As of now, very little information is known about what monetary judgements courts will typically reward. That’s because the manufacturing companies and rideshares have been overly willing to settle these cases outside of court.
As the concept of self-driving cars has moved from fiction to reality, government legislation has been accelerated to make sure that liability exists just as it would if a human were driving negligently. States across the country are rolling out safety standards – some more stringent than others – to govern the inevitable flood of automated vehicles to the streets and highways of the United States.
If you were injured in an accident involving a self-driving car, you may have the ability to sue and recover damages for your injuries. In order to be successful in court, you will likely need to demonstrate that you were injured in an accident that was at least primarily due to the negligence of the driver, owner, and/or manufacturer of the self-driving car. Determining when and how much you can sue for depends on the circumstances of the case, such as whether the accident was caused by human error or product malfunction, and what state the accident occurred in.
Theoretically, self-driving cars operate under the same standards as cars driven by regular people. If a car causes injury or damage to the person or property of someone else due to some negligence or failure to meet driving standards, there is most likely liability assessed. The key difference is who the liable party will be.
In a typical instance of negligent driving, there are three avenues for recovering damages. A driver who behaves negligently (for instance, blowing through a red light) bears the primary liability for injuries that the behavior causes. Where the negligent driver is not the owner but is driving the car with the knowledge and permission of the owner, the owner may be liable as well. But if the accident occurred due to a defect in the vehicle itself, the liability extends further to the manufacturer. This theory is called product liability.
All three of these avenues are available to victims of self-driving car accidents involving negligence, but they are slightly more complicated. Several states have passed laws that passes the liability of the “driver” to the manufacturing company. Further, if the actual driver is an employee (or “agent”) of a rideshare company such as Uber, the company is also liable for the damages under the seasoned legal theory known as “vicarious liability.”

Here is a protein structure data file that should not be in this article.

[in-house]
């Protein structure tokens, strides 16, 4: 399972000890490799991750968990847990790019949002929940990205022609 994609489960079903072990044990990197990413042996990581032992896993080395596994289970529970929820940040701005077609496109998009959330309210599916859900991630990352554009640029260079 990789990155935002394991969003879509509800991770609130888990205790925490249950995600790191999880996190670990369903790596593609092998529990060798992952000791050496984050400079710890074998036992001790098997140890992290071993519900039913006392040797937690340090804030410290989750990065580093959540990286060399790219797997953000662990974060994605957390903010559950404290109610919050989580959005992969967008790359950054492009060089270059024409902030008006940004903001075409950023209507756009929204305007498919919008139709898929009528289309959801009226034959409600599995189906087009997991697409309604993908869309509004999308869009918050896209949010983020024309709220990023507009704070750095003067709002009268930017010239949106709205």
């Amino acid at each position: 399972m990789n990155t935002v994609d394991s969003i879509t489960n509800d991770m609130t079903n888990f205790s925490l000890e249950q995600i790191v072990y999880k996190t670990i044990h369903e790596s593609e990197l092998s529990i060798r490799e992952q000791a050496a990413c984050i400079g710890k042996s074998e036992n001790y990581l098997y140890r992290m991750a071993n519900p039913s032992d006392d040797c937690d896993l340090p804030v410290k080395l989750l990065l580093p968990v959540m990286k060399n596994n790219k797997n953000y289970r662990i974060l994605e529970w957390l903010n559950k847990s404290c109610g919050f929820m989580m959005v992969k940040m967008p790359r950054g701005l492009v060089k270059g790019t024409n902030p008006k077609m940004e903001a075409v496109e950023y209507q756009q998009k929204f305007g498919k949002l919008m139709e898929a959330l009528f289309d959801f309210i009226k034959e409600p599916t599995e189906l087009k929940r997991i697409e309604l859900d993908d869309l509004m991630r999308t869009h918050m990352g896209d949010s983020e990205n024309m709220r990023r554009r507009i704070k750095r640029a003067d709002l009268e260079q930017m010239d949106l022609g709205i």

Proving Fault in Self-Driving Car Crash Cases
Regardless of the circumstances of the accident or the state in which it occurs, the injured party is still required to prove fault. In other words, you would need to legally demonstrate that the cause of the accident was some flaw or malfunction of the car’s operating system. Since this is a relatively new area, it’s still unclear what kind of burden that would require, especially because self-driving car manufacturers have recently been opting to settle rather than air their dirty laundry in a courtroom.
Image by Gabe Pierce, via Unsplash.com.
The level of automation in cars is divided into five tiers. The first and lowest tier is defined as no greater level of automation than driver assistance software. The fifth and highest tier applies to cars that are capable of fully automated function either on or off road. The fifth tier doesn’t really matter for our purposes because technically it doesn’t exist yet. All the other tiers in between involve some hybrid of driver and automated control. If you are involved in an accident with a self-driving car, that does not necessarily mean that the self-driving capabilities were the cause of the accident. To determine who you can sue in these situations, it is important to gather all of the facts and consult with a competent New York City car accident attorney.
Examples of incidents where fault could likely be demonstrated in court include situations where the operating system of the car caused the accident by failing to recognize a stop sign, improperly shifting lanes, or accelerating beyond the appropriate speed limit without manual prompts.
Damages for Lawsuits Involving Self-Driving Cars
If you were injured as a result of an accident caused by the negligence of the operator, owner or manufacturer of the self-driving car, you can sue for compensation to cover any or all of the following that might apply to you:
- Pain and suffering
- Disability or impairment
- Medical bills
- Lost wages
- Vehicle or other property damage
- Mental and emotional effects of the trauma
As of now, very little information is known about what monetary judgements courts will typically reward. That’s because the manufacturing companies and rideshares have been overly willing to settle these cases outside of court. This is due to two reasons: these companies don’t want negative press, and they want to avoid creating precedent in the courts that will cost them money for years.
Just because you might receive a settlement offer doesn’t mean you should try to take on the big companies alone. It is always important to have the counsel of an experienced Bronx personal injury attorney when negotiating the terms of a settlement so that you get everything that you deserve.